Dual role of selenium in health and disease

Marco Vinceti, Tommaso Filippini, Lauren A Wise

Oral presentation at 1 16th International Symposium on Trace Elements in Man and Animals (TEMA-16), ISTERH 2017 and NTES 2017 meeting

Saint-Petersburg, Russia at 26-29 June, 2017.

The relation between an adequate selenium intake and human health has received a large interest in the most recent years, with reference to the etiology and prevention of chronic disease such as cancer and cardiovascular disease as well as other clinical endpoints. However, the role of this element in the etiopathogenesis of human diseases is still far from being entirely elucidated, and it appears to have a Janus-faced nature. In fact, this element was suggested to decrease cancer risk following the results of several observational studies and a randomized trial, but the most recent trials have shown no activity and even adverse effects of selenium administration on cancer risk. Selenium has also been claimed to exert beneficial effect on risk of diabetes and more generally metabolic diseases, but again the recent randomized trials have shown an opposite effect, i.e. an increased risk of diabetes following selenium supplementation. Cardiovascular risk has not been decreased by selenium supplementation, which exerted instead a beneficial effect on the incidence of a severe cardiomyopathy named ‘Keshan disease’. Keshan disease has been described in low-selenium areas of China, and it mainly affects children and women of childbearing age. Recent epidemiologic studies also suggested a role of selenium in the etiology of neurological disease, with some indications of an adverse effect induced by inorganic selenium.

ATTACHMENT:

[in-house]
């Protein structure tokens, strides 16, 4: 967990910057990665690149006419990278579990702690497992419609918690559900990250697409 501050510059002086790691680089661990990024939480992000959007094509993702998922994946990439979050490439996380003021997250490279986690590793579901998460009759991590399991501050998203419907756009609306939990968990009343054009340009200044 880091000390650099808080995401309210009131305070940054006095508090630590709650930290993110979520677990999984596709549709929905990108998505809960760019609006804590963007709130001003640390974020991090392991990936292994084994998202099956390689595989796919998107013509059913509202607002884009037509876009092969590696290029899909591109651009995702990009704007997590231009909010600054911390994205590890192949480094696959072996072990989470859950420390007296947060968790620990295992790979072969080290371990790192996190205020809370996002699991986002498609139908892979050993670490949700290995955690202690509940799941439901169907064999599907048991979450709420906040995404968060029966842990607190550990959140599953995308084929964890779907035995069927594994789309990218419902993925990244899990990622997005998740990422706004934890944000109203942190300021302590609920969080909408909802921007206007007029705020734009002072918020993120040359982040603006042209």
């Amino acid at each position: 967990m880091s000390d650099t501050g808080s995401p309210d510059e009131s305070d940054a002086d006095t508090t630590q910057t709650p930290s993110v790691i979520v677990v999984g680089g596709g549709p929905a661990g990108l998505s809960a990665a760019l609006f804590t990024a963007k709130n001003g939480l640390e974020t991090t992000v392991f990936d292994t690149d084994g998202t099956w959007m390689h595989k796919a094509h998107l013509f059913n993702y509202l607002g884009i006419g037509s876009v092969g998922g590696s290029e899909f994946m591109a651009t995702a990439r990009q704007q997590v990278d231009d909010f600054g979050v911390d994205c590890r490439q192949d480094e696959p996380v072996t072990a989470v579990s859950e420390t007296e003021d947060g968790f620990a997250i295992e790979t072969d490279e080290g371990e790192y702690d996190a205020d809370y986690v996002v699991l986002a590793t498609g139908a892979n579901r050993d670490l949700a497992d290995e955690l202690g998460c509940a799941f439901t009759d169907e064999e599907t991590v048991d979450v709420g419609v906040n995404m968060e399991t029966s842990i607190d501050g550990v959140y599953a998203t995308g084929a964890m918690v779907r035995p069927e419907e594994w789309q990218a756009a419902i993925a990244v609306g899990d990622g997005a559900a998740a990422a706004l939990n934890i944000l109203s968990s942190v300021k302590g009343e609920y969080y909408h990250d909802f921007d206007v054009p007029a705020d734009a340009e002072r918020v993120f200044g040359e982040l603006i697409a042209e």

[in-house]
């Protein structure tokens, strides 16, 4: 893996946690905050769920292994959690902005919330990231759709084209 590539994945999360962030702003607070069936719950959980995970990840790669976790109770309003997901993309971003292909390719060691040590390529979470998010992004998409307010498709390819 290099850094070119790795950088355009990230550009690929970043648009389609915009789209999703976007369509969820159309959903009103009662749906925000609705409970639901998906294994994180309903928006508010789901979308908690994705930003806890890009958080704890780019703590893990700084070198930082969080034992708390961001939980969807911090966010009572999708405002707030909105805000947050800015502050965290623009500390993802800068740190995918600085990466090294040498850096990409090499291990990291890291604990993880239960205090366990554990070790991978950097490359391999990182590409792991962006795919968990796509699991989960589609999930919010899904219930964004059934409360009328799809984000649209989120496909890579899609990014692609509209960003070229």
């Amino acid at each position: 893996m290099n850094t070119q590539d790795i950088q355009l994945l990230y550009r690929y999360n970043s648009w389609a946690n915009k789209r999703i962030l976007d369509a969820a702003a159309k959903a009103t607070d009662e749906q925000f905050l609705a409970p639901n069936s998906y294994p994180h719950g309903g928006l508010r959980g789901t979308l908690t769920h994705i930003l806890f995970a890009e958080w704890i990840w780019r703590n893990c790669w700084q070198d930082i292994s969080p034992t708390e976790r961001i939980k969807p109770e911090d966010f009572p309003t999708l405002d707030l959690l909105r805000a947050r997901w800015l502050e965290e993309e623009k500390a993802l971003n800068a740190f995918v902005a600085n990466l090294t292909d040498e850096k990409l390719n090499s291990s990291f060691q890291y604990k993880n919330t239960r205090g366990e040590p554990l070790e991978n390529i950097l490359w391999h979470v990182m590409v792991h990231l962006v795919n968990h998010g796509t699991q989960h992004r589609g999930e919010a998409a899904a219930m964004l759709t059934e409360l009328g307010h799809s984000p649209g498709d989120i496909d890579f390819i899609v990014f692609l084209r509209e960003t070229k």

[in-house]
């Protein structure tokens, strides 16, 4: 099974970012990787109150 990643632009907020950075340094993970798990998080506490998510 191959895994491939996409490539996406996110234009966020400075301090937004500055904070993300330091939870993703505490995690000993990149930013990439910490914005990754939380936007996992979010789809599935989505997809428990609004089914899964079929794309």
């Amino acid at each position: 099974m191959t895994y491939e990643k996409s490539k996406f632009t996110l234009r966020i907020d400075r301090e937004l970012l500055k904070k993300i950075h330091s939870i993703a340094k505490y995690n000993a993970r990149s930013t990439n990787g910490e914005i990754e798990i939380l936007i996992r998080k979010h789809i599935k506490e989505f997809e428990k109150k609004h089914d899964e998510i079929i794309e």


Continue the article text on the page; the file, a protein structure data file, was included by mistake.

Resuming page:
This dual, intriguing and paradoxical activity of selenium on human health shown or suggested by epidemiologic studies is mirrored by laboratory studies, which have shown both the antioxidant activity of selenium-containing proteins and a pro-oxidant activity of the element, as well as conflicting activities of selenium and selenoproteins on carcinogenesis.

The recent evidence yielded by epidemiologic and laboratory studies on the effects of selenium on human health needs therefore to be carefully considered for a new risk assessment of selenium, with reference to both its deficiency and excess. More adequate standards of selenium exposure also need to be set, taking into account the different biological, nutritional and toxicological activities of the various chemical forms of this element.